An exhibition showcasing the photography of blind and partially sighted people is to open in Edinburgh.
The display features work by people with a range of sight loss conditions, all of whom are members of the Revealed Visually Impaired Photographic Group.
The group was set up three years ago and now meets monthly at the Edinburgh headquarters of sight loss charity RNIB Scotland.
One of the amateur photographers is Rita Simpson, 62, from Edinburgh, who developed tunnel vision 13 years ago and now only has 13 per cent vision.
She said: "One of the things we want to challenge in our work is the idea that people with sight loss can't be creative in the visual arts. We want the public to be more prepared to think outside the box regarding what those with sight loss can do.”
Accompanying each photograph will be a tactile interpretation of the image made by Sam Rutherford, who tutors the group, using the texture of ink on paper to give people with no sight a sense of tone and composition.
Rita, who spent most of her working life as a hairdresser, added: “Of course, it's more difficult for us to take good photos. My visual impairment, for example, means I can only focus on things in my central field of vision, which sometimes makes composition difficult. I just see the outline of shapes. So I tend to do more close-up shots than landscapes.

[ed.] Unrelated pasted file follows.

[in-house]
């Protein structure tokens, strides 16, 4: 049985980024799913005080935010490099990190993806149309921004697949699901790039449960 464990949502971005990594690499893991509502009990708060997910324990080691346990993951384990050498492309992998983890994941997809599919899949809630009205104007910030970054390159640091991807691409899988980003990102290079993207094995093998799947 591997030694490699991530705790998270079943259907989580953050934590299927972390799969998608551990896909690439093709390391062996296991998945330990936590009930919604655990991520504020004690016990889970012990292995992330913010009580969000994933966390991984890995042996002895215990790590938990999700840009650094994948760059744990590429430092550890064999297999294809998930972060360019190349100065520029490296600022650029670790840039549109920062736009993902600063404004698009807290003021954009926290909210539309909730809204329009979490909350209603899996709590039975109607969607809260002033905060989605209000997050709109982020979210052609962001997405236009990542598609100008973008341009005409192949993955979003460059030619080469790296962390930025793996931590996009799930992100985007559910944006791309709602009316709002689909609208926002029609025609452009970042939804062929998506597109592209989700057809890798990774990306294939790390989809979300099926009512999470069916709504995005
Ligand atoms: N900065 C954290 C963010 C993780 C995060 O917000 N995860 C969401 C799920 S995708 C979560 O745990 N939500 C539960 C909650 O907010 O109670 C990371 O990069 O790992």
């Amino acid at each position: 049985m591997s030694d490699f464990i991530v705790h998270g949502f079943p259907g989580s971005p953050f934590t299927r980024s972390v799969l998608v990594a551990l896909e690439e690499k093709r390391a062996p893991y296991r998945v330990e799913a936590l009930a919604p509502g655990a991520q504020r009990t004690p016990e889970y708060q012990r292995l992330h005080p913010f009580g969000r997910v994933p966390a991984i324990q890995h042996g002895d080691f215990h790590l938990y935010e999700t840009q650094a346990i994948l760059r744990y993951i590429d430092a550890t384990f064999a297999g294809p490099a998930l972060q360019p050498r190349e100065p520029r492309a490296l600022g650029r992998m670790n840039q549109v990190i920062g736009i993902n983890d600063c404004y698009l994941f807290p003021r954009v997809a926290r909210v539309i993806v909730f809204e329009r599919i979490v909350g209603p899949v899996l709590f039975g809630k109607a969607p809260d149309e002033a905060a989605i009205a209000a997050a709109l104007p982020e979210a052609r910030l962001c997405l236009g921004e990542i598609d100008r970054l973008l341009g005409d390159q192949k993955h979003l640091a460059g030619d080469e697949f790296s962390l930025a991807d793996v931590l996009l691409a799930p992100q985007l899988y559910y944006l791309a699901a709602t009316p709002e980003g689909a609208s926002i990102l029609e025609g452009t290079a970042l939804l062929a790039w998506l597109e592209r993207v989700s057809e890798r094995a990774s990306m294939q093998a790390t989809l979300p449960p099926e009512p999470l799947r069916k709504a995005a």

"But Sam Rutherford, our volunteer tutor who is a professional photographer in Edinburgh, helps us with things like checking the camera settings and focus. It can be difficult, but comparing what you think you can see in the viewfinder and the final photograph is sometimes fascinating."
“Sam worked closely with each photographer to discover what they wanted their photographs to say. She then set about creating the essence of each photo in such a way that it can be more easily understood by visually disabled audiences and everyone else who experiences the exhibition."
Alongside Rita’s, the exhibition celebrates the work of local amateur photographers Andreas Gartner, Anne Henderson, Fiona Powell, Alan McIntyre and Anne Dignan, with photographs on show available in postcard and notelet form.
Sam Rutherford said: "I've learned so much, myself, especially in doing the tactile versions of the photos on exhibition. I'd never worked in that medium before. It's been incredibly rewarding to work with such creative and diverse people. They all have such strong ideas of what they want to convey in their photographs."
The exhibition will run from July 23 at Circus Bistro, St Mary’s Street.